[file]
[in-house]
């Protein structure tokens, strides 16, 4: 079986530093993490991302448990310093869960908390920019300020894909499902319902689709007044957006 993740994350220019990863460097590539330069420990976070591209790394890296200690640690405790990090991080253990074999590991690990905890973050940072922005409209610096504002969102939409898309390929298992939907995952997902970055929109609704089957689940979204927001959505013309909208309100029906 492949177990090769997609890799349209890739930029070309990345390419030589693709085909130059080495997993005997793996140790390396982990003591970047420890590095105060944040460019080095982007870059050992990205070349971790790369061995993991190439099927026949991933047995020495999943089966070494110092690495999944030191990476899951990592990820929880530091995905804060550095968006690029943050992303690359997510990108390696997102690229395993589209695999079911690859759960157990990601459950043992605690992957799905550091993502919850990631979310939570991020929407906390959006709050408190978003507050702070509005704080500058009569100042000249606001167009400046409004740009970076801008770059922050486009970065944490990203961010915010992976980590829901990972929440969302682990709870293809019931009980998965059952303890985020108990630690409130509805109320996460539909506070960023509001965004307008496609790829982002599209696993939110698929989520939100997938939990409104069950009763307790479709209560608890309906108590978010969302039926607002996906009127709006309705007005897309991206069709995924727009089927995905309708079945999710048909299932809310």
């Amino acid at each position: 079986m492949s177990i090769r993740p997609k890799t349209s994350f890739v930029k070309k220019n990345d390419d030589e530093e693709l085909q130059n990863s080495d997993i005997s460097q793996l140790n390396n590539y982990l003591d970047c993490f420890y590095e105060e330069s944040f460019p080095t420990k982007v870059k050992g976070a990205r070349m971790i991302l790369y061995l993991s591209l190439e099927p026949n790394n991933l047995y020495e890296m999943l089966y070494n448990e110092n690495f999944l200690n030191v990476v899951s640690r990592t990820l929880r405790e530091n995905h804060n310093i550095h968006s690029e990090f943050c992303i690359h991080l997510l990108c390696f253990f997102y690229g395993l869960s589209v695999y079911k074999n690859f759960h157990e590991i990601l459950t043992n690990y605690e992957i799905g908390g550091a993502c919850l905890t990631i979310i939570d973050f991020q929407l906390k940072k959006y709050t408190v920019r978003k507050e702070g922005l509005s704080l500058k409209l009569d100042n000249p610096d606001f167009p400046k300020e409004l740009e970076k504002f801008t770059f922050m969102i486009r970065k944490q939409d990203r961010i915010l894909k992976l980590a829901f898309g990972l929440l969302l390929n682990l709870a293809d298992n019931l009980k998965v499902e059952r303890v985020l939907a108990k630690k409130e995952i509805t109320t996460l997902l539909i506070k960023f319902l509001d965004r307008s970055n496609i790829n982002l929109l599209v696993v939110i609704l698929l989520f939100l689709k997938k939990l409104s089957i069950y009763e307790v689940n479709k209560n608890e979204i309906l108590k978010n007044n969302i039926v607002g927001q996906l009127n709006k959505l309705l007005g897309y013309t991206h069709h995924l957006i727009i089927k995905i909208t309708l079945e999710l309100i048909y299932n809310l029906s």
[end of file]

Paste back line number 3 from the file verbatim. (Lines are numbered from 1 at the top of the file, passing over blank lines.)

């Amino acid at each position: 079986m492949s177990i090769r993740p997609k890799t349209s994350f890739v930029k070309k220019n990345d390419d030589e530093e693709l085909q130059n990863s080495d997993i005997s460097q793996l140790n390396n590539y982990l003591d970047c993490f420890y590095e105060e330069s944040f460019p080095t420990k982007v870059k050992g976070a990205r070349m971790i991302l790369y061995l993991s591209l190439e099927p026949n790394n991933l047995y020495e890296m999943l089966y070494n448990e110092n690495f999944l200690n030191v990476v899951s640690r990592t990820l929880r405790e530091n995905h804060n310093i550095h968006s690029e990090f943050c992303i690359h991080l997510l990108c390696f253990f997102y690229g395993l869960s589209v695999y079911k074999n690859f759960h157990e590991i990601l459950t043992n690990y605690e992957i799905g908390g550091a993502c919850l905890t990631i979310i939570d973050f991020q929407l906390k940072k959006y709050t408190v920019r978003k507050e702070g922005l509005s704080l500058k409209l009569d100042n000249p610096d606001f167009p400046k300020e409004l740009e970076k504002f801008t770059f922050m969102i486009r970065k944490q939409d990203r961010i915010l894909k992976l980590a829901f898309g990972l929440l969302l390929n682990l709870a293809d298992n019931l009980k998965v499902e059952r303890v985020l939907a108990k630690k409130e995952i509805t109320t996460l997902l539909i506070k960023f319902l509001d965004r307008s970055n496609i790829n982002l929109l599209v696993v939110i609704l698929l989520f939100l689709k997938k939990l409104s089957i069950y009763e307790v689940n479709k209560n608890e979204i309906l108590k978010n007044n969302i039926v607002g927001q996906l009127n709006k959505l309705l007005g897309y013309t991206h069709h995924l957006i727009i089927k995905i909208t309708l079945e999710l309100i048909y299932n809310l029906s």